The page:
A kindergarten teacher was observing her classroom of children while they drew. She would occasionally walk around to see each child’s artwork.
As she got to one little girl who was working diligently, she asked what her drawing was.
The girl replied, "I’m drawing God."
The teacher paused and said, "But no one knows what God looks like."
Without missing a beat, or looking up from her drawing the girl replied, "They will in a minute."
Crossword puzzle help
List of words beginning with:
—n. - a spun-out cotton, silk, or glass etc.; yarn. B length of this.
- thin cord of twisted yarns used esp. In sewing and weaving. - continuous aspect of a thing (the thread of life; thread of his argument). - spiral ridge of a screw. —v. - pass a thread through (a needle). - put (beads) on a thread. - insert (a strip of material, e.g. Film or magnetic tape) into equipment. - make (one's way) carefully through a crowded place, over a difficult route, etc. [old english: related to *throw] THREAT
n. - declaration of an intention to punish or hurt if an order etc. Is not obeyed.
- indication of something undesirable coming (threat of war). - person or thing as a likely cause of harm etc. [old english] THRESH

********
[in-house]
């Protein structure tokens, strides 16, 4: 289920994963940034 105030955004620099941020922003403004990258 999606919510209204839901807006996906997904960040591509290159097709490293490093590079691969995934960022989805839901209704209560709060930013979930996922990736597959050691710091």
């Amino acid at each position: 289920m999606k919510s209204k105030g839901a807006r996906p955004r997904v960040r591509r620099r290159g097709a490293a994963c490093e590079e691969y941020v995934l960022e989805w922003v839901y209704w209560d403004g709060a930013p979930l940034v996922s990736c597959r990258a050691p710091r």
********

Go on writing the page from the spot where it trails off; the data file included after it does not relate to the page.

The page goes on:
v. - beat out or separate grain from (corn etc.).
- = *thrash v. 4. thresher n. [old english] THRICE
adv. Archaic or literary 1 three times.
- (esp. In comb.) Highly (thrice-blessed). [related to *three] THRIFT
n. - frugality; careful use of money etc.
- the sea pink. [old norse: related to *thrive] THRILL
—n. - wave or nervous tremor of emotion or sensation (a thrill of joy).
- throb, pulsation. —v. - (cause to) feel a thrill. - quiver or throb with or as with emotion. [old english, = pierce: related to *through] THRIPS
n. (pl. Same) an insect harmful to plants. [greek, = woodworm]
v. (-ving; past throve or thrived; past part. Thriven or thrived) 1 prosper, flourish.
- grow rich. - (of a child, animal, or plant) grow vigorously. [old norse] THROAT
n. - a windpipe or gullet. B front part of the neck containing this.
- literary narrow passage, entrance, or exit. cut one's own throat harm oneself or one's interests. Ram (or thrust) down a person's throat force on a person's attention. [old english] THRONE
—n. - chair of state for a sovereign or bishop etc.
- sovereign power (came to the throne). —v. (-ning) enthrone. [greek thronos]
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There are more than 50 different kinds of kangaroos.